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Henry Ford

Henry Ford in 1919 (courtesy Wikimedia Commons)

Henry Ford (July 30, 1863 – April 7, 1947) is the man most widely known as the founder of Ford, and as the man who invented the moving assembly line. While the first is true, the second common belief is a bit inaccurate. Ford actually popularized the moving assembly line; he didn’t invent it. There were numerous other examples of moving assembly lines prior to Henry Ford’s 1908 line producing the Model T.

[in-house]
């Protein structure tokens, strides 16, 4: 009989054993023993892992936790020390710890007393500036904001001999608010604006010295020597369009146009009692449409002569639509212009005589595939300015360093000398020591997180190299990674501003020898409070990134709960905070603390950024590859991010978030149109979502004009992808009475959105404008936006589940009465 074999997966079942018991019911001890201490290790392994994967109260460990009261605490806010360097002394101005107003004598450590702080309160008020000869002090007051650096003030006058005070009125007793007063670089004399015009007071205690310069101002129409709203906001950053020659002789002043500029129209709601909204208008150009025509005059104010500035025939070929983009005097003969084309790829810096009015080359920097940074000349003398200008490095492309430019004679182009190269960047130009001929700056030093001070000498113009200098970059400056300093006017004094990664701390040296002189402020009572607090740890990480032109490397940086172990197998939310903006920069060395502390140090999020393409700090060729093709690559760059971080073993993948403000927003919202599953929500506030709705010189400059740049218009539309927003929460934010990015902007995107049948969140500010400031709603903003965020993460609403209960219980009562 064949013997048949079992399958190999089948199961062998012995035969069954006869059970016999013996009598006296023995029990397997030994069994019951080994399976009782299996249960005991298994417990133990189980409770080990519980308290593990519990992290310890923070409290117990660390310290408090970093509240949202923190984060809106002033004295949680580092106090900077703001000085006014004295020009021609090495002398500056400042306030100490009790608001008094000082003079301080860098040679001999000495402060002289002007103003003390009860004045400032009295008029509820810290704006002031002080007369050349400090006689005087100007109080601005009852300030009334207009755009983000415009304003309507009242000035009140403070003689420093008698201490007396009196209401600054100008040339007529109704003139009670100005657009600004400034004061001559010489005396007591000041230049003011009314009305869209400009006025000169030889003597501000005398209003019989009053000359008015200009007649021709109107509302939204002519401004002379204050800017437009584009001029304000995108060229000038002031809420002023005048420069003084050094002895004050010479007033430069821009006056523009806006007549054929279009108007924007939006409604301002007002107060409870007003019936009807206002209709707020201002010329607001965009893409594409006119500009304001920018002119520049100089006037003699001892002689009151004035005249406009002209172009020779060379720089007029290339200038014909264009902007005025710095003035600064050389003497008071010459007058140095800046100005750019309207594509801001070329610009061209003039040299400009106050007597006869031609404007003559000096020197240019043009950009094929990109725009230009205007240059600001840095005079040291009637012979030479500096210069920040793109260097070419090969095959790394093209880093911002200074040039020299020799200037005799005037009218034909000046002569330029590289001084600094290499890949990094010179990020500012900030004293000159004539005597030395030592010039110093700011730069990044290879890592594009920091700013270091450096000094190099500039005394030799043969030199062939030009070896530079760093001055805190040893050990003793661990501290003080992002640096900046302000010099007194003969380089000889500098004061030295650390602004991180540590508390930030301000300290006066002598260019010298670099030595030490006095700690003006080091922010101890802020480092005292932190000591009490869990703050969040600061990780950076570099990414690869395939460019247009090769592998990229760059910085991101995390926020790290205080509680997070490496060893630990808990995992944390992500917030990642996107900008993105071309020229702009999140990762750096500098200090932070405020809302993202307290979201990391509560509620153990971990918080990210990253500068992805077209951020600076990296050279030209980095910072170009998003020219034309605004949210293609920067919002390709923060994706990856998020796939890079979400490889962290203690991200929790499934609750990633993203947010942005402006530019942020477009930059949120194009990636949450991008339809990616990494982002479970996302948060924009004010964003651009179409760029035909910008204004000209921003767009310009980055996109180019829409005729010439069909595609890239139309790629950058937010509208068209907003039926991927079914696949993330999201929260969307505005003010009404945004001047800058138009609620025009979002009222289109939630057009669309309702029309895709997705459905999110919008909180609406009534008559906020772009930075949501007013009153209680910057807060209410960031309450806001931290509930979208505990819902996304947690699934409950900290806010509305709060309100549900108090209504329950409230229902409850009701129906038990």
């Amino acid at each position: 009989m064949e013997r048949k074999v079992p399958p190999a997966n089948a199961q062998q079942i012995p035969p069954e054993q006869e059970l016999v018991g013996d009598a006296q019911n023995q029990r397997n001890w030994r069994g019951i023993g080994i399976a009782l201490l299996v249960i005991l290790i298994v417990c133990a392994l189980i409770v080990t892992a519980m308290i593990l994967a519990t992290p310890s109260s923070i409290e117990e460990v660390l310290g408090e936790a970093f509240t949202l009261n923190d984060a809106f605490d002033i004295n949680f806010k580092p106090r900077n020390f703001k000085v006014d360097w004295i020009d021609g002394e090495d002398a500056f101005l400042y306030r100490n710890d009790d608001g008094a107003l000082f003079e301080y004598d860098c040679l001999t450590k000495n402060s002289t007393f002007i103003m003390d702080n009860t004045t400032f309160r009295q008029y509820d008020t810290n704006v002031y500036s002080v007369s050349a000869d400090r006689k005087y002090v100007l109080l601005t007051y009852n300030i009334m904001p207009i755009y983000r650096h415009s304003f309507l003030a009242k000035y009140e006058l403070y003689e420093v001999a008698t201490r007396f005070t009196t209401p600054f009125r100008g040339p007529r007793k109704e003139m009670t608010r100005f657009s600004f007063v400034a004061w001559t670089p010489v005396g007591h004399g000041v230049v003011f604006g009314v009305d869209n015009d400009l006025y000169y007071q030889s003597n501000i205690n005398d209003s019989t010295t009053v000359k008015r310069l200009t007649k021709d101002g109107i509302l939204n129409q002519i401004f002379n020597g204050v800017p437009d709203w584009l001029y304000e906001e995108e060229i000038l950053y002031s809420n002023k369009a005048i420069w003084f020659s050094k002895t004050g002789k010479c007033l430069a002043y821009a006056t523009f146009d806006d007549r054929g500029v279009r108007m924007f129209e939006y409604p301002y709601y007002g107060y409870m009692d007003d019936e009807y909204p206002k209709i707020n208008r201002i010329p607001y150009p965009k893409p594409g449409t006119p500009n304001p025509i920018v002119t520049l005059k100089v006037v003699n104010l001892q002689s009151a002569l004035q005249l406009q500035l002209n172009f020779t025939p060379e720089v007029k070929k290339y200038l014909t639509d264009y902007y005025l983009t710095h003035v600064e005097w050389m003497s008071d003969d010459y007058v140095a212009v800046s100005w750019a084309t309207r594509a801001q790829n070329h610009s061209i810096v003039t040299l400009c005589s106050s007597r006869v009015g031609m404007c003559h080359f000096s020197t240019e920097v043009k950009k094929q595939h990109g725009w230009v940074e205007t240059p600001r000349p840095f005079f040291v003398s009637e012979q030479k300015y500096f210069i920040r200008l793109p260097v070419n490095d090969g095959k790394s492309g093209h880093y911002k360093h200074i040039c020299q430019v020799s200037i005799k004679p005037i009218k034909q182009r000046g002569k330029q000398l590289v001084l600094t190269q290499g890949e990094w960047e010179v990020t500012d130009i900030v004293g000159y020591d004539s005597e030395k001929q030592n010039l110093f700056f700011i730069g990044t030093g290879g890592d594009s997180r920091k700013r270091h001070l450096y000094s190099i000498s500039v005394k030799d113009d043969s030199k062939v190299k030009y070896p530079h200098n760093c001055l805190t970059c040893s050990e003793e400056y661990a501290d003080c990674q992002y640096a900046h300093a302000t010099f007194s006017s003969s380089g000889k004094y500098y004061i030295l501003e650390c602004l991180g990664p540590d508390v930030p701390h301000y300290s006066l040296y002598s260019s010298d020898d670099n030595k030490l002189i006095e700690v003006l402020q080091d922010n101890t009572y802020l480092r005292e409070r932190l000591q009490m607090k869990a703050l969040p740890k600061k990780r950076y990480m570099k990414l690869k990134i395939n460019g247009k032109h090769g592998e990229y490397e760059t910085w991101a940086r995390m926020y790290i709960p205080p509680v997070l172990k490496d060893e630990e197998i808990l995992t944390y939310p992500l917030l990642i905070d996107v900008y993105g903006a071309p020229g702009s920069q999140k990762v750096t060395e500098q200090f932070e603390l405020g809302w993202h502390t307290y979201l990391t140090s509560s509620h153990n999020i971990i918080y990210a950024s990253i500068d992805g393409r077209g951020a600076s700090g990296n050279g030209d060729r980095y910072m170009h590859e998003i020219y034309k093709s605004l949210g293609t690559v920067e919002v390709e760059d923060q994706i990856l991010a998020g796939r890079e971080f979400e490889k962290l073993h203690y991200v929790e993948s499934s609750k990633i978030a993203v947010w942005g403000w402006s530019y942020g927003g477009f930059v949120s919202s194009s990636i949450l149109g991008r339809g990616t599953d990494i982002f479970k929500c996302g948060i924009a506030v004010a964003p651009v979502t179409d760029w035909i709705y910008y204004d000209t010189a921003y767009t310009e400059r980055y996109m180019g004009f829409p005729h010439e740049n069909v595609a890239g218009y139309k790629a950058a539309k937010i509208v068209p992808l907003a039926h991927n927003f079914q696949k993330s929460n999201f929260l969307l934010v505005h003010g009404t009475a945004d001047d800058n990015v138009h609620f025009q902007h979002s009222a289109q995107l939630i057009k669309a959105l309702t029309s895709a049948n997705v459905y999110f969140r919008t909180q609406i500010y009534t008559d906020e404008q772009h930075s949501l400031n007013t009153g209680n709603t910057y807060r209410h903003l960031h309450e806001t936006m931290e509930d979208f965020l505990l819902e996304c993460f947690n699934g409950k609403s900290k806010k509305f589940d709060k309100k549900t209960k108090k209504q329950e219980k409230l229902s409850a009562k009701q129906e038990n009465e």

In fact, Henry Ford was not even the first to mass produce automobiles in the US. Ransom Olds (of Oldsmobile) beat him to the punch in that area. Henry Ford was just the more successful, primarily because of his relentless attack on waste.

Henry Ford’s relentless continuous improvement efforts enabled him to produce the Model T at an extremely low price. This affordability changed the automobile from a luxury item for the rich to a purchase attainable by the masses, forever changing the way people worked and lived.

Henry Ford was one of the inspirations for Taiichi Ohno, an early pioneer of the Toyota Production System, and considered by many to be the founder of modern Lean.

References: The image of Henry Ford is public domain, and was obtained from Wikimedia Commons.

 

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